SOCIAL WORK DEGREE
at Meredith College
As a social work major at Meredith College, you will learn to empower all people by furthering social change, development, and cohesion. You’ll learn to enhance their capacity to address their needs and promote the responsiveness of organizations, communities, and other social institutions.
Our Bachelor of Social Work
Meredith’s Council on Social Work Education (CSWE) accredited program gives you opportunities to participate in hands-on experiences that will prepare you to enter professional social work practice and Master of Social Work (MSW) programs at the advanced standing level. Through the field practicum, you will receive guidance from faculty mentors and active professionals so that you’re ready to lead a career of positive impact and change.
Because of social work’s interdisciplinary nature, you’ll gain a foundation of knowledge in liberal arts that will support excellence in scholarship and affirm principles of diversity, global citizenship, human rights, and social and economic justice.
To earn your Bachelor of Social Work (BSW) you must declare social work as your major and be formally admitted into the program.
Why Get Your Social Work Degree From Meredith?
- Meredith’s social work program has been accredited by the CSWE since 1975 and offers a professional degree (BSW), which prepares graduates for entry into social work practice.
- The field practicum allows students to participate in hands-on experiences through professional roles to learn skills, render services, and participate in the provision and development of social work services.
- A minimum of 430 hours of beginning-level generalist social work practice experience under the supervision of a professional social worker is required during the last semester before graduation.
- During the spring semester of field instruction, students enroll in and attend a weekly field seminar led by the faculty member who serves as the student’s faculty field liaison with the agency where they are doing their fieldwork.
- Field students in the social work program receive supervision by practitioners who hold a professional degree in social work from a Council on Social Work Education-accredited program.
- Once students declare social work as their major, they must be formally admitted into the social work program. A student can apply for admission with registration in or the completion of a minimum of 6 hours in social work courses.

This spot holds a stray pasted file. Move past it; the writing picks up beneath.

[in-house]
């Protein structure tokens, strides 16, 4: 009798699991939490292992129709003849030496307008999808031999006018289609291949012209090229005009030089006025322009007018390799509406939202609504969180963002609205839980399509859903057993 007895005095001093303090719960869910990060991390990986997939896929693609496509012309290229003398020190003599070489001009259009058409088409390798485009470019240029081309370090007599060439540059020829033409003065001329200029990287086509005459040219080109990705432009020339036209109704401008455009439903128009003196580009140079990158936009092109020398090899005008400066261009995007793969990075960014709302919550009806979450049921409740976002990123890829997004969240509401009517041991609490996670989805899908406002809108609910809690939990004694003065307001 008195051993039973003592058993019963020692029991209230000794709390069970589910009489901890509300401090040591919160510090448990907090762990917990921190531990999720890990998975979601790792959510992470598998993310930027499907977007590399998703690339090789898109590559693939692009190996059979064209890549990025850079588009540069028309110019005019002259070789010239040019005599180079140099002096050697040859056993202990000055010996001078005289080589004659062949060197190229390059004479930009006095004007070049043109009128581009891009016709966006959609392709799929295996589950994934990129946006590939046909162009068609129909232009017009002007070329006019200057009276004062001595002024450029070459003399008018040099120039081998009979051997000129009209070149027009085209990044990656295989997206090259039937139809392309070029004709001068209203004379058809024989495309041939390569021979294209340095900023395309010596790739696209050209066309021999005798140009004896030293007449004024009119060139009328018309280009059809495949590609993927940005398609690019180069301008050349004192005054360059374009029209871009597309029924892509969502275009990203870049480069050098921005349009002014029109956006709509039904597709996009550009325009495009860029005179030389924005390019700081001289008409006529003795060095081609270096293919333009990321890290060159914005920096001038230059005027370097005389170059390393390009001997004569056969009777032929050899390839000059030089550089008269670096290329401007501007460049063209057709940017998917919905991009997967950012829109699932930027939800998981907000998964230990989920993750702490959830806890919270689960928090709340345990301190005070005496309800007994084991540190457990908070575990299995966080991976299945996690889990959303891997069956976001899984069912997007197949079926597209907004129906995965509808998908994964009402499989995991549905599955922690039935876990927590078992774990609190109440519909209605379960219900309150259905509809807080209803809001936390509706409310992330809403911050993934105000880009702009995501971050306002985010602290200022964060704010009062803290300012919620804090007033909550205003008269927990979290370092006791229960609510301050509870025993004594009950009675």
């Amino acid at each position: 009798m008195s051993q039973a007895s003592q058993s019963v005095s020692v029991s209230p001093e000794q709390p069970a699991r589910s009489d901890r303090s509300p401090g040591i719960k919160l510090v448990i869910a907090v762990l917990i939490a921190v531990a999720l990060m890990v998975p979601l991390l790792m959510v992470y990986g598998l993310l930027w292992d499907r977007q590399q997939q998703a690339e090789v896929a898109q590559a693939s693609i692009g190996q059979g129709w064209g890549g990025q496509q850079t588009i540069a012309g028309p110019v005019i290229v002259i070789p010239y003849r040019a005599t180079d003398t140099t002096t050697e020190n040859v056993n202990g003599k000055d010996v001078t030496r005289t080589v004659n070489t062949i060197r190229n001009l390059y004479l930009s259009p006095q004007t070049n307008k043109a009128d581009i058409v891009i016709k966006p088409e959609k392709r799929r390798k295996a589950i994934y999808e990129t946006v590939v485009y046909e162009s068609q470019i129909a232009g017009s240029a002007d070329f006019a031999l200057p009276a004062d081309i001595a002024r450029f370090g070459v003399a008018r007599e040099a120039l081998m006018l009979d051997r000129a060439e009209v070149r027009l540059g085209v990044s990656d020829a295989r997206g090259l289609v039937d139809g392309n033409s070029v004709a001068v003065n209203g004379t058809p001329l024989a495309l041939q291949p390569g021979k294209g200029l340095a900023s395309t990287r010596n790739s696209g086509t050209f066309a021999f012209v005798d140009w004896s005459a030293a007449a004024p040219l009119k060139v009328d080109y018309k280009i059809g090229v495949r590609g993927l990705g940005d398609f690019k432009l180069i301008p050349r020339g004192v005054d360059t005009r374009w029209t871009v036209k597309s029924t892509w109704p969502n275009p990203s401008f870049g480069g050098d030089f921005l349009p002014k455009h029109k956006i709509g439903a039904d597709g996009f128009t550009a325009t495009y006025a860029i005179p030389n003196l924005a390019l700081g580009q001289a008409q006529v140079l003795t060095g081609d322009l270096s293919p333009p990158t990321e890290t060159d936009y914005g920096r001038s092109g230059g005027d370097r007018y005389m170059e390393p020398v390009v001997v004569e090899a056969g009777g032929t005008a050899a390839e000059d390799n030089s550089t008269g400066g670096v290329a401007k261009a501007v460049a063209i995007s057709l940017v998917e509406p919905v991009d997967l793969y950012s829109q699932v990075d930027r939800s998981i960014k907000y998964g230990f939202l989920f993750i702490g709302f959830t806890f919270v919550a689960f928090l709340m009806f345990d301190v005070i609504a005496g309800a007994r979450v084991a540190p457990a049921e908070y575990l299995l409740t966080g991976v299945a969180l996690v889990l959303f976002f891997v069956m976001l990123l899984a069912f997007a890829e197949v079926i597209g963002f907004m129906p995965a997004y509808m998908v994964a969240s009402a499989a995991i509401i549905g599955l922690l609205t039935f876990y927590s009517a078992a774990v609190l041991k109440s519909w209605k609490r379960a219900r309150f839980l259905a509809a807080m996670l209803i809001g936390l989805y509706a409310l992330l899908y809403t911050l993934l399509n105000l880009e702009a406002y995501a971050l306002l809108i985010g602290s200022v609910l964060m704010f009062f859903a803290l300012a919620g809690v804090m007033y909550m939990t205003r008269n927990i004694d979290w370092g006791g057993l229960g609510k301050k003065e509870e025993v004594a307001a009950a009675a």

- Many Meredith graduates earn an advanced-standing Master of Social Work degree, meaning they complete their MSW in one year. This is possible because graduates enter the program with a BSW, allowing them to be exempt from foundation MSW courses.
- Various scholarship opportunities are available for BSW graduates who wish to pursue an MSW degree.
- Examples of student success include Rachel Hefner, ’21, who spent her time at Meredith volunteering to improve the lives of those within her local community. She now works as a community organizer at Virginia Organizing, a non-partisan statewide grassroots organization dedicated to challenging injustice by empowering people in local communities to address issues affecting their quality of life.
Careers in Social Work
Social Work is highly marketable, with various flexible career and graduate school options. Graduates from Meredith are engaged in a range of professional and academic pursuits, including
- Case Manager
- Program & Community
- Research & Education
- Crisis Intervention
- Policy Development
- Hospice Care
- Child Welfare
- Developmental Disabilities
- Humanitarian Service
Statement of Inclusion
The Meredith College Department of Psychology and Social Work is committed to building a campus environment where all are welcomed and included. We are committed to recognizing and understanding diversity through all courses, departmental activities, and interactions with one another. Every individual has something unique to offer and this diversity enriches our campus conversations, relationships, classrooms, and programs. We value the multiple dimensions of race; ethnicity; gender identity; sexual orientation; socioeconomic status; national origin; immigration status; native language; ability; age; religious, spiritual, and philosophical traditions; political affiliation; and self-expression. We also appreciate that identity is intersectional and that diversity extends beyond this incomplete list of categories. We commit to educating ourselves and working collectively as a department to the ongoing process of seeking justice and equity. We will not accept acts of intolerance, discrimination, or exclusion. Instead, we will cultivate humility, respect, and dialogue to create a space for all members of our community to learn and grow. (7/15/2020)